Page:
An environmental option could be a heating system in the helicopter or some sort of shield that allows the gunner to use their weapon, but keeps them warmer. Clothing options could simply be something like heavier coats, though Bacon also suggested the Air Force could look into gloves, or mittens with integrated hand warmers.
The issue, of course, is that any additional extreme cold weather heating system could add weight to the helicopter and bulk inside the cabin that might impact other capabilities. Heavier clothing, while it might keep a gunner warmer, could also restrict their movement and their ability to use their weapon. Protected or not, operating in very cold temperatures is just physically taxing, as well.
This is hardly a new concern for the Air Force, or the U.S. military, as a whole, when it comes to operating helicopters in extremely cold weather. In the early 1970s, the U.S. Army experimented with a kit to answer this same question with regards to UH-1H Huey helicopters operating in places like Alaska. That service had developed the door gun systems for all of its helicopters with the Vietnam War in mind, where the weather was significantly warmer and helicopters often flew with their doors off completely to help crews stay comfortable.
The proposed solution then was to install a secondary set of doors in the UH-1H's cabin, one on each side. This shielded passengers from the elements even when the main door was open, while leaving the gunner, wearing heavy clothing free to operate their weapon. Another door built into this "closure kit" also allowed the gunners to move into the main cabin even when the main doors were closed.
The Army did not adopt this configuration. It's not entirely clear why, but a final report on the project pointed out that the kit was not compatible with a separate supplemental internal heating system for the helicopter and made it difficult to load and unload casualties on stretchers from UH-1Hs tasked with casualty evacuation missions.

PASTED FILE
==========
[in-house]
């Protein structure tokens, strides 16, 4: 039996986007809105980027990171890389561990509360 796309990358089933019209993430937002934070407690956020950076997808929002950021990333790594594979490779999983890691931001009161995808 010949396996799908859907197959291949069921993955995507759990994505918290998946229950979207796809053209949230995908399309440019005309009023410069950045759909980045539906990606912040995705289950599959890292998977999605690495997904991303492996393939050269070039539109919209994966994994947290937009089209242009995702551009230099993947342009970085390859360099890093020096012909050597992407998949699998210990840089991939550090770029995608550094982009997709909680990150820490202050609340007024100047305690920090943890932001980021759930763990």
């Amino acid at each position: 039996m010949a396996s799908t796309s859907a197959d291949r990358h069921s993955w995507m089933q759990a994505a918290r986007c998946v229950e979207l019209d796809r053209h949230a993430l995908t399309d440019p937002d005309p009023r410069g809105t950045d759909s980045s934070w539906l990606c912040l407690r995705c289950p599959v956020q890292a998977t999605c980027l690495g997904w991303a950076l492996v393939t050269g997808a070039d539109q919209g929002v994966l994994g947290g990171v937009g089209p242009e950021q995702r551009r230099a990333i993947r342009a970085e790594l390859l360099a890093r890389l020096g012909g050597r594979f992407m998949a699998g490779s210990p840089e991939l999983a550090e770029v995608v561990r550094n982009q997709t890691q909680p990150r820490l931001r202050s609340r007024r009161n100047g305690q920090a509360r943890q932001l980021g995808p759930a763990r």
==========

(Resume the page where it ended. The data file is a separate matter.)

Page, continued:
Today, Army UH-60 Black Hawks flying in extremely cold weather, such as those operating in Alaska, do not feature any specialized protection for door gunners, or the helicopter's other occupants, beyond traditional heavy clothing and supplemental cabin heating systems.
The Air Force itself only began arming its UH-1Ns with door-mounted M240 machine guns in recent years, as part of interim upgrades to improve their capabilities until new replacement helicopters arrived. It's very possible that AFGSC had declined to add these weapons in the past, at least in part, because of the weather considerations.
These issues aren't limited to the MH-139As supporting missile fields in North Dakota, either. The U.S. military as a whole is faced with the increasing likelihood that it will have to conduct operations in extreme cold weather environments, especially the ever more strategic Arctic region, in the future. Gunners on any kind of helicopter, as well as those on Marine and Air Force Osprey tilt-rotors, would be faced with the same predicament.
It will be interesting to see what steps the Air Force ultimately takes to mitigate this issue and whether the options it selects might find their way onto other U.S. military helicopters.